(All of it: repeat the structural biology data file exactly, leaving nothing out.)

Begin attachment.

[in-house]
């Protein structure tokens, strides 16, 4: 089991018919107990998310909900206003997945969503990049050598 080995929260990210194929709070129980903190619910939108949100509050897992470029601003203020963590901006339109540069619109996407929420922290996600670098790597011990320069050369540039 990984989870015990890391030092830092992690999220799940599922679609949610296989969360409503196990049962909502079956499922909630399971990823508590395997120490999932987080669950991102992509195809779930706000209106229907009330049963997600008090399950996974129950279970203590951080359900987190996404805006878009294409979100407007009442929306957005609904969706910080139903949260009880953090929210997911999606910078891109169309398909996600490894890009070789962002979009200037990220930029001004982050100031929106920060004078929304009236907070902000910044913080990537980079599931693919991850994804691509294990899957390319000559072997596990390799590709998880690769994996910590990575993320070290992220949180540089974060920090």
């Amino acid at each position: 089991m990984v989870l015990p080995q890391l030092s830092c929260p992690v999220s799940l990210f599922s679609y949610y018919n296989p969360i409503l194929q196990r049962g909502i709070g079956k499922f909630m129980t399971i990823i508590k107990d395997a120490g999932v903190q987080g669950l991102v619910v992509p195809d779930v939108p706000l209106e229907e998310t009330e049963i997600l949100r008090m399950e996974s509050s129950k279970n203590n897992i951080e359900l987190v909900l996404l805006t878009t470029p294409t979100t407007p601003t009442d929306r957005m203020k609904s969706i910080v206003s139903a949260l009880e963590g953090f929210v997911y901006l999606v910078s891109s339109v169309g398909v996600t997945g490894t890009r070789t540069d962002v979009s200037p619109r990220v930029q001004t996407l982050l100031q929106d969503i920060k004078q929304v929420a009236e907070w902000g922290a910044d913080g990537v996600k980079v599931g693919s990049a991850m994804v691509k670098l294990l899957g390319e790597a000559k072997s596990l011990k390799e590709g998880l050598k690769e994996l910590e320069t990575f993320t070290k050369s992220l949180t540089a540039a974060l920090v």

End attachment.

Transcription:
[in-house]
């Protein structure tokens, strides 16, 4: 089991018919107990998310909900206003997945969503990049050598 080995929260990210194929709070129980903190619910939108949100509050897992470029601003203020963590901006339109540069619109996407929420922290996600670098790597011990320069050369540039 990984989870015990890391030092830092992690999220799940599922679609949610296989969360409503196990049962909502079956499922909630399971990823508590395997120490999932987080669950991102992509195809779930706000209106229907009330049963997600008090399950996974129950279970203590951080359900987190996404805006878009294409979100407007009442929306957005609904969706910080139903949260009880953090929210997911999606910078891109169309398909996600490894890009070789962002979009200037990220930029001004982050100031929106920060004078929304009236907070902000910044913080990537980079599931693919991850994804691509294990899957390319000559072997596990390799590709998880690769994996910590990575993320070290992220949180540089974060920090």
């Amino acid at each position: 089991m990984v989870l015990p080995q890391l030092s830092c929260p992690v999220s799940l990210f599922s679609y949610y018919n296989p969360i409503l194929q196990r049962g909502i709070g079956k499922f909630m129980t399971i990823i508590k107990d395997a120490g999932v903190q987080g669950l991102v619910v992509p195809d779930v939108p706000l209106e229907e998310t009330e049963i997600l949100r008090m399950e996974s509050s129950k279970n203590n897992i951080e359900l987190v909900l996404l805006t878009t470029p294409t979100t407007p601003t009442d929306r957005m203020k609904s969706i910080v206003s139903a949260l009880e963590g953090f929210v997911y901006l999606v910078s891109s339109v169309g398909v996600t997945g490894t890009r070789t540069d962002v979009s200037p619109r990220v930029q001004t996407l982050l100031q929106d969503i920060k004078q929304v929420a009236e907070w902000g922290a910044d913080g990537v996600k980079v599931g693919s990049a991850m994804v691509k670098l294990l899957g390319e790597a000559k072997s596990l011990k390799e590709g998880l050598k690769e994996l910590e320069t990575f993320t070290k050369s992220l949180t540089a540039a974060l920090v």